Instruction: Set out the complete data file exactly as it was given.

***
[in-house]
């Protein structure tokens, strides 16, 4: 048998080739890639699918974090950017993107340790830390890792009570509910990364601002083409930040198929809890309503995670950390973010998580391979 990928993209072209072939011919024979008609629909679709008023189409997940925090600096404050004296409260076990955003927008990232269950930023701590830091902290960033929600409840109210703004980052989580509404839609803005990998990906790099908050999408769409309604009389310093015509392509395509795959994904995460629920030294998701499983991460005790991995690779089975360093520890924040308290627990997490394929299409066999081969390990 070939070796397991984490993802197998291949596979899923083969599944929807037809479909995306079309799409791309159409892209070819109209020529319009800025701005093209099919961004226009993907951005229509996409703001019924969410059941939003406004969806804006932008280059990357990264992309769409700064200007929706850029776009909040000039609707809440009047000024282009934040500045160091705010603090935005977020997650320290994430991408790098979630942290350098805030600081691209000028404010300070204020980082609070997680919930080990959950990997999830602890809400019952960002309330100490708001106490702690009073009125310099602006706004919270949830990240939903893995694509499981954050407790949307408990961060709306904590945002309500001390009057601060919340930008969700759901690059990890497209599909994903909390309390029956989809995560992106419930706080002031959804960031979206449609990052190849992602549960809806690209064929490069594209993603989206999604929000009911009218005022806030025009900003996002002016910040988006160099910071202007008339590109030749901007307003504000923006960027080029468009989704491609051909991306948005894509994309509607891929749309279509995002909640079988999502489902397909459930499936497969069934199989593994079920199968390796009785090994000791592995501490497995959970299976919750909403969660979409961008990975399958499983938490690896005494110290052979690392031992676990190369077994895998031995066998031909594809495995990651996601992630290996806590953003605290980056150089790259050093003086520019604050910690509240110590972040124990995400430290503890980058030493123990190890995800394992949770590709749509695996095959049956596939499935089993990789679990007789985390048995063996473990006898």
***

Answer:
[in-house]
């Protein structure tokens, strides 16, 4: 048998080739890639699918974090950017993107340790830390890792009570509910990364601002083409930040198929809890309503995670950390973010998580391979 990928993209072209072939011919024979008609629909679709008023189409997940925090600096404050004296409260076990955003927008990232269950930023701590830091902290960033929600409840109210703004980052989580509404839609803005990998990906790099908050999408769409309604009389310093015509392509395509795959994904995460629920030294998701499983991460005790991995690779089975360093520890924040308290627990997490394929299409066999081969390990 070939070796397991984490993802197998291949596979899923083969599944929807037809479909995306079309799409791309159409892209070819109209020529319009800025701005093209099919961004226009993907951005229509996409703001019924969410059941939003406004969806804006932008280059990357990264992309769409700064200007929706850029776009909040000039609707809440009047000024282009934040500045160091705010603090935005977020997650320290994430991408790098979630942290350098805030600081691209000028404010300070204020980082609070997680919930080990959950990997999830602890809400019952960002309330100490708001106490702690009073009125310099602006706004919270949830990240939903893995694509499981954050407790949307408990961060709306904590945002309500001390009057601060919340930008969700759901690059990890497209599909994903909390309390029956989809995560992106419930706080002031959804960031979206449609990052190849992602549960809806690209064929490069594209993603989206999604929000009911009218005022806030025009900003996002002016910040988006160099910071202007008339590109030749901007307003504000923006960027080029468009989704491609051909991306948005894509994309509607891929749309279509995002909640079988999502489902397909459930499936497969069934199989593994079920199968390796009785090994000791592995501490497995959970299976919750909403969660979409961008990975399958499983938490690896005494110290052979690392031992676990190369077994895998031995066998031909594809495995990651996601992630290996806590953003605290980056150089790259050093003086520019604050910690509240110590972040124990995400430290503890980058030493123990190890995800394992949770590709749509695996095959049956596939499935089993990789679990007789985390048995063996473990006898």